Planning, Analysis, Design…Who Are You?

Engineering Skillset Circle Japanese Garden Color Scheme

A deeper look into the profession of stormwater and floodplain management engineering.

Who are you?

If someone asked you, “Who are you? Are you a planner, an analyst, or a designer?” what answer would you give? Do any one of those items describe who you fully are or are you really a combination of all three? As individuals we are highly complex beings. One of the more regularly used personality tests, the Meyers-Briggs, provides four different categories that combine to provide a loose definition of an individual’s personality. In that test there are four high level categories, one for attitude (introvert/extrovert), two for psychological function (intuitive/sensing and thinking/feelilng) and one for lifestyle (judging/perceiving). In all, there are up to 16 combinations/personality types. And although you can identify your personality type by taking the test, even then it only loosely defines who you are. There are so many everyday experiences and circumstances that define who we are as individuals. Our family, our environment, our education, our experiences, our likes and dislikes, and so many intangibles define who we are.

So back to the question at hand, who are you as an engineer? Can any one category define who you are? I think most of you reading this would say, “I’m not just one of those three things. My skill set and experience transcends categories.” But what are the skills necessary to plan, to analyze, or to design? How many of the skills overlap? And which skills make you a better planner, designer, or analyst?

A career as an engineer

One of my college professors always had us break down a concept with three definitions; theoretical, operational, and extensional. For example, in looking at open channel hydraulics and normal depth flow, the theoretical definition may be Manning’s equation itself. The operational definition would be using the equation to solve the problem. The extensional definition would be actually constructing the channel and producing the same physical result (something you can point at). Using this same idea in every day engineering we have our comprehensive knowledge from college which is really our theoretical knowledge. The operational knowledge comes from us using what we know on an almost daily basis to solve problems and calculate solutions. And finally, there are opportunities for some to move to the extensional, actually designing something and having it constructed and operational.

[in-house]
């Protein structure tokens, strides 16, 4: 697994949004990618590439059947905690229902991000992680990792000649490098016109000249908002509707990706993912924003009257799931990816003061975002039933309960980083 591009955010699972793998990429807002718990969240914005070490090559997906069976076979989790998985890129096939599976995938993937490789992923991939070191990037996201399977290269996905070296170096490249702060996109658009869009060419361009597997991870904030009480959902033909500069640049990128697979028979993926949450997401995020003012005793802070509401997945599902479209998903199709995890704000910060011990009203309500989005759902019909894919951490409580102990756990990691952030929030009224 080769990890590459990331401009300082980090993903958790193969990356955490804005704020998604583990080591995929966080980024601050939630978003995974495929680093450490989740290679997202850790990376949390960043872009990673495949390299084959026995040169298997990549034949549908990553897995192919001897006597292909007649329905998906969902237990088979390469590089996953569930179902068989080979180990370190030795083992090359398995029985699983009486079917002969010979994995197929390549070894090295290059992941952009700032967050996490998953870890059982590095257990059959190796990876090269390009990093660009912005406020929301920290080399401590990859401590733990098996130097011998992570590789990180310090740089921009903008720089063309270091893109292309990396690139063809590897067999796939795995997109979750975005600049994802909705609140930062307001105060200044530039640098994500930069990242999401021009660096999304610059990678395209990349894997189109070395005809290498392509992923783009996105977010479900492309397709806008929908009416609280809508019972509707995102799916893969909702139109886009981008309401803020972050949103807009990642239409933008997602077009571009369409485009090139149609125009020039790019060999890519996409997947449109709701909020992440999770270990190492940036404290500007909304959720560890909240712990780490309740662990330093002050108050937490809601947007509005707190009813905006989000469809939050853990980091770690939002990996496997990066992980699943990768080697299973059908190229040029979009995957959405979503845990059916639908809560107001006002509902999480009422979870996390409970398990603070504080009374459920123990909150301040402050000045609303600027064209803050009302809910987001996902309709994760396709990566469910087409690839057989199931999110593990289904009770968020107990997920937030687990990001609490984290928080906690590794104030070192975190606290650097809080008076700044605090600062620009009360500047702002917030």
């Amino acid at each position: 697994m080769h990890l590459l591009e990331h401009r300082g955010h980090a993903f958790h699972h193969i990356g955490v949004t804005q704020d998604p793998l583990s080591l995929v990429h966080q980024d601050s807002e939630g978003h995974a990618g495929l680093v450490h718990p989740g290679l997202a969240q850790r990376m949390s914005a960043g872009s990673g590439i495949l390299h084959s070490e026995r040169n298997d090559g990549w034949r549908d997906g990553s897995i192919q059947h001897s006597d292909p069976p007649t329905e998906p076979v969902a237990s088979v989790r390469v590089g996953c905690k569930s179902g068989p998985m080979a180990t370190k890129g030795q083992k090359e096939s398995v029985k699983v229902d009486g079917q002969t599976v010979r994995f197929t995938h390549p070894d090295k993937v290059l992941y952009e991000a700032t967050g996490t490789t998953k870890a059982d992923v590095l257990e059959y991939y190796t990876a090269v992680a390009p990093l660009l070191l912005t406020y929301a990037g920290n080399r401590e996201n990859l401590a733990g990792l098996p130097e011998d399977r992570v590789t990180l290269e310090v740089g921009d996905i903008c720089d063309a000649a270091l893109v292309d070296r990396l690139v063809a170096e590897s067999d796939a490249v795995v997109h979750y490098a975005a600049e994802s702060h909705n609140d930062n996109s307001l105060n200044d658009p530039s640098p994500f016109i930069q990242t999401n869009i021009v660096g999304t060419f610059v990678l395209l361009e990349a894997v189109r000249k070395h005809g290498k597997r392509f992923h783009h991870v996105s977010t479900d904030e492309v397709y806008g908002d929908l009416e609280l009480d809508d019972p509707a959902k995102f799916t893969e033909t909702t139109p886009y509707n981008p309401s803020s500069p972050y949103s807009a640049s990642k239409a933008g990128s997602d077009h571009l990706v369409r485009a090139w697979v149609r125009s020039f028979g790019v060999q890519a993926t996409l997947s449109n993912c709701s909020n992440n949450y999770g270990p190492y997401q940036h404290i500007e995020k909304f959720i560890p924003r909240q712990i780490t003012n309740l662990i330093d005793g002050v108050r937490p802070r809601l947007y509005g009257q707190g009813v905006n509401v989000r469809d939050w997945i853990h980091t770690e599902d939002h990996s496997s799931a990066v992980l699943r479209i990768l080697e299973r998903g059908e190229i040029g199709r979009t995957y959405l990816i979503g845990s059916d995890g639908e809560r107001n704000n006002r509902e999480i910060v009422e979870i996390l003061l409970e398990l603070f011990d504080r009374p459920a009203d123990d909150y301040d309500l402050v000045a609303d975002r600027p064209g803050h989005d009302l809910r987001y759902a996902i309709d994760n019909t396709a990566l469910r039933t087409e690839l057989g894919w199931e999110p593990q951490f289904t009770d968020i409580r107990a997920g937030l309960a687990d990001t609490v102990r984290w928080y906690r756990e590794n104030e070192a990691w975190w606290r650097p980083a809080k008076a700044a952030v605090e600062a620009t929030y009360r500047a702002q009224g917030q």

Simplifying it even further for this discussion, we as engineers tend to have our knowledge that we apply to problem solving and the actual practice of applying that knowledge, typically through things like computer models that simulate hydrology or hydraulics or design. The challenge in every day engineering is that there are new tools and modeling options becoming available all the time. So while there may be knowledge, the practice may not always be something that is routinely honed.

I’m a planner?

Of late, I’ve been told the perception of me by some of my peers is that I’m a planner. That perception made me take a step back and evaluate what that meant. My guess is that those individuals had not seen me do design so they felt that design was not a skill that I had developed over the years. The truth is, that yes, I have done a lot of planning work over the last few years. As consulting engineers we take the work we can win and the work given to us. However, to say I’m a planner totally disregards my many years of diverse experience.